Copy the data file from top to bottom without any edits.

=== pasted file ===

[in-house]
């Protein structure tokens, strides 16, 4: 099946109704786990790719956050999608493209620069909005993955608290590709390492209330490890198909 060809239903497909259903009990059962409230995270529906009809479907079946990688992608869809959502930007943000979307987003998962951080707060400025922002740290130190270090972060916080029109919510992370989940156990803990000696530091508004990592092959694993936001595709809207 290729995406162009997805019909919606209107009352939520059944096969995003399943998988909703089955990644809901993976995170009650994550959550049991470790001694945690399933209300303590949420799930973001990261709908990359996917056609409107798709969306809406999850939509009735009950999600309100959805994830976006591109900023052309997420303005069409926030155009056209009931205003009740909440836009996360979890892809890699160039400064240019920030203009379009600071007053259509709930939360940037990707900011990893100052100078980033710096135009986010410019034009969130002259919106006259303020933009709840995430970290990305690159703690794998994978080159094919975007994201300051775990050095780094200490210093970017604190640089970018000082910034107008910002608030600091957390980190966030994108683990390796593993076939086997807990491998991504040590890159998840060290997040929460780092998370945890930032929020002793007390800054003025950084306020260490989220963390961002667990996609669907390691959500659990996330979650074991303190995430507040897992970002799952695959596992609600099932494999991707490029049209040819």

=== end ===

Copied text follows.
[in-house]
């Protein structure tokens, strides 16, 4: 099946109704786990790719956050999608493209620069909005993955608290590709390492209330490890198909 060809239903497909259903009990059962409230995270529906009809479907079946990688992608869809959502930007943000979307987003998962951080707060400025922002740290130190270090972060916080029109919510992370989940156990803990000696530091508004990592092959694993936001595709809207 290729995406162009997805019909919606209107009352939520059944096969995003399943998988909703089955990644809901993976995170009650994550959550049991470790001694945690399933209300303590949420799930973001990261709908990359996917056609409107798709969306809406999850939509009735009950999600309100959805994830976006591109900023052309997420303005069409926030155009056209009931205003009740909440836009996360979890892809890699160039400064240019920030203009379009600071007053259509709930939360940037990707900011990893100052100078980033710096135009986010410019034009969130002259919106006259303020933009709840995430970290990305690159703690794998994978080159094919975007994201300051775990050095780094200490210093970017604190640089970018000082910034107008910002608030600091957390980190966030994108683990390796593993076939086997807990491998991504040590890159998840060290997040929460780092998370945890930032929020002793007390800054003025950084306020260490989220963390961002667990996609669907390691959500659990996330979650074991303190995430507040897992970002799952695959596992609600099932494999991707490029049209040819």